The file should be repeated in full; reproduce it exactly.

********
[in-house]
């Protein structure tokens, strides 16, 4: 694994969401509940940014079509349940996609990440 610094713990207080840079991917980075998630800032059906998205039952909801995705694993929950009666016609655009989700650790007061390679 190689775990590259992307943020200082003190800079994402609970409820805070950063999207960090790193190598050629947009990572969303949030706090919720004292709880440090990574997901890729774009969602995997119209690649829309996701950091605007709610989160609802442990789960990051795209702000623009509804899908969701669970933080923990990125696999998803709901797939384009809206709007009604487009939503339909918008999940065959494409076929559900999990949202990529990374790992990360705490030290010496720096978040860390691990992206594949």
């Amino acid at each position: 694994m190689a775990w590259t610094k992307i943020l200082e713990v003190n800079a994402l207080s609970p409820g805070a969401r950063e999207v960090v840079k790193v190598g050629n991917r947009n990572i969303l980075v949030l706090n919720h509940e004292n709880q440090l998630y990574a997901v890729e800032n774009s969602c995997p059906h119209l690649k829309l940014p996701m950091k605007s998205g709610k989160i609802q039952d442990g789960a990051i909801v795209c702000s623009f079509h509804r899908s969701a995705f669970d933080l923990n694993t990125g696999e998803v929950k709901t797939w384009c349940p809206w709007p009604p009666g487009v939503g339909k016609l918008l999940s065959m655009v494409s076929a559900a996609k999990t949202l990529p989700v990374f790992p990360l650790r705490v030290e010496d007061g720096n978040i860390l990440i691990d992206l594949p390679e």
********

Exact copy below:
[in-house]
């Protein structure tokens, strides 16, 4: 694994969401509940940014079509349940996609990440 610094713990207080840079991917980075998630800032059906998205039952909801995705694993929950009666016609655009989700650790007061390679 190689775990590259992307943020200082003190800079994402609970409820805070950063999207960090790193190598050629947009990572969303949030706090919720004292709880440090990574997901890729774009969602995997119209690649829309996701950091605007709610989160609802442990789960990051795209702000623009509804899908969701669970933080923990990125696999998803709901797939384009809206709007009604487009939503339909918008999940065959494409076929559900999990949202990529990374790992990360705490030290010496720096978040860390691990992206594949």
């Amino acid at each position: 694994m190689a775990w590259t610094k992307i943020l200082e713990v003190n800079a994402l207080s609970p409820g805070a969401r950063e999207v960090v840079k790193v190598g050629n991917r947009n990572i969303l980075v949030l706090n919720h509940e004292n709880q440090l998630y990574a997901v890729e800032n774009s969602c995997p059906h119209l690649k829309l940014p996701m950091k605007s998205g709610k989160i609802q039952d442990g789960a990051i909801v795209c702000s623009f079509h509804r899908s969701a995705f669970d933080l923990n694993t990125g696999e998803v929950k709901t797939w384009c349940p809206w709007p009604p009666g487009v939503g339909k016609l918008l999940s065959m655009v494409s076929a559900a996609k999990t949202l990529p989700v990374f790992p990360l650790r705490v030290e010496d007061g720096n978040i860390l990440i691990d992206l594949p390679e």